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Minerva Anestesiologica 2018 May;84(5):590-8

DOI: 10.23736/S0375-9393.18.12221-8

Copyright © 2018 EDIZIONI MINERVA MEDICA

language: English

Treatment of recent onset low back pain with periradicular injections of meloxicam: a randomized, double blind, placebo controlled cross-over study

Battista BORGHI 1, 2, Lucia AURINI 3 , Paul F. WHITE 3, 4, 5, 6, Andrea TOGNÙ 3, Barbara ROSSI 7, Greta FINI 2, Paola RUCCI 1, Tiziana GREGGI 8, Raffaele BORGHI 9

1 Department of Biomedical and Neuromotor Sciences, University of Bologna, Bologna, Italy; 2 Research Unit of Anaesthesia and Pain Therapy, Rizzoli Orthopedic Institute, Bologna, Italy; 3 Unit of Anesthesia and Pain Therapy, Rizzoli Orthopedic Institute, Bologna, Italy; 4 Department of Anesthesiology, Cedars Sinai Medical Center, Los Angeles, CA, USA; 5 Department of Anesthesiology, Phoenix Thera-Lase, Dallas, TX, USA; 6 Department of Anesthesiology, the White Mountain Institute, The Sea Ranch, CA, USA; 7 Department of Medical and Surgical Sciences, Anesthesia, University of Bologna, Bologna, Italy; 8 Spine Deforming Surgery Division, Rizzoli Orthopedic Institute, Bologna, Italy; 9 2nd Orthopedic Clinic, Rizzoli Orthopedic Institute, Bologna, Italy


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BACKGROUND: Low back pain (LBP) is a common and costly illness. This randomized, double-blind, placebo-controlled, cross-over study tested the hypothesis that periradicular injections of meloxicam would reduce LBP and improve physical activity compared to a saline injection at 3 months follow-up.
METHODS: After IRB approval, 80 consenting patients suffering LBP of <6 months duration were randomly assigned to the control (C-group, N.=40, receiving 10 mL of saline) or the meloxicam (M-group, N.=40, receiving 10 mg in 10 mL saline). If the pain Numeric Rating Score (NRS) at 24 hours remained >50% of the pretreatment score, the patient was crossed-over to the other group. A successful treatment was NRS<3 at 3 months follow-up. Secondary outcome measures which were assessed included work-absence, physical-assistance, physical-activities limitations and pain-related insomnia.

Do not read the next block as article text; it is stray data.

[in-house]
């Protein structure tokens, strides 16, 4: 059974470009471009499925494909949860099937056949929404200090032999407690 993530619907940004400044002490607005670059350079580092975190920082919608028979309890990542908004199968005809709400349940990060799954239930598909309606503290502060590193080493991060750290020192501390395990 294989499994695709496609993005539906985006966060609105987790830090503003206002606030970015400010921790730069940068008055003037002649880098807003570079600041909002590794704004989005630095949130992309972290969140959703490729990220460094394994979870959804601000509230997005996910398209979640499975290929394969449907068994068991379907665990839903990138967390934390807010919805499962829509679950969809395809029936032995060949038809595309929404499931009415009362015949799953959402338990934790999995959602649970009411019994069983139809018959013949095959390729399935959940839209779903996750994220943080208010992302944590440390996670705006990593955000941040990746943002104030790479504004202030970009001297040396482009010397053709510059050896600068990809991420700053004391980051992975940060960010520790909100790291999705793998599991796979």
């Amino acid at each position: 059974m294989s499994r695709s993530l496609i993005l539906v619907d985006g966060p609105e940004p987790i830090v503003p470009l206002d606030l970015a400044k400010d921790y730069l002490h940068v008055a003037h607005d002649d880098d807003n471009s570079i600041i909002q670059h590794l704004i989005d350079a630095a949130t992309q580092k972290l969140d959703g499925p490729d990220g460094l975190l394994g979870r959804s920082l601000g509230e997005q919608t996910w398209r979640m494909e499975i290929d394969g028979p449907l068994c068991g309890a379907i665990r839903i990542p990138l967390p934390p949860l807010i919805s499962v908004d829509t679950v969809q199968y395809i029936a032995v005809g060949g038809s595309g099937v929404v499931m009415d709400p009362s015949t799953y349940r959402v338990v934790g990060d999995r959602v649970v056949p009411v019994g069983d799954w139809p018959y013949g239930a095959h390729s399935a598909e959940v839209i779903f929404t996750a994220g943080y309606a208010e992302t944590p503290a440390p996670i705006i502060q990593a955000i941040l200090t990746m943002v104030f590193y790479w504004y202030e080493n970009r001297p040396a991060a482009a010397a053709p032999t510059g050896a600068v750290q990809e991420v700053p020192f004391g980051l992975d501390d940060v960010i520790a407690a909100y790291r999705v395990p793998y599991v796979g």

RESULTS: The baseline NRS was 9.3 (95% CI: 8.9-9.7) in the C-group and 9.2 (95% CI: 8.8-9.6) in the M-group. At the 24 hours follow-up after the initial treatment, the mean NRS was 6.3 (95% CI: 5.4-7.2) in the C-group vs. 3.5 (95% CI: 2.6-4.4) in the M-group (P<0.05). The number of cross-over cases was significantly higher in the C-group (N.=31, 77.5% vs. N.=5, 12.5%, P<0.001). At the 3 months follow-up, 66 patients (35+31) were allocated in the M-group and 54 (82%) reported NRS Score <3, while only 14 (9+5) patients remained in the C-group and eight patients had NRS<3.
CONCLUSIONS: Periradicular injection of meloxicam is an effective analgesic treatment for acute/subacute LBP. This novel use of meloxicam also leads to an improvement in the level of physical activity at the 3-month follow-up.


KEY WORDS: Low back pain - Injections - Meloxicam

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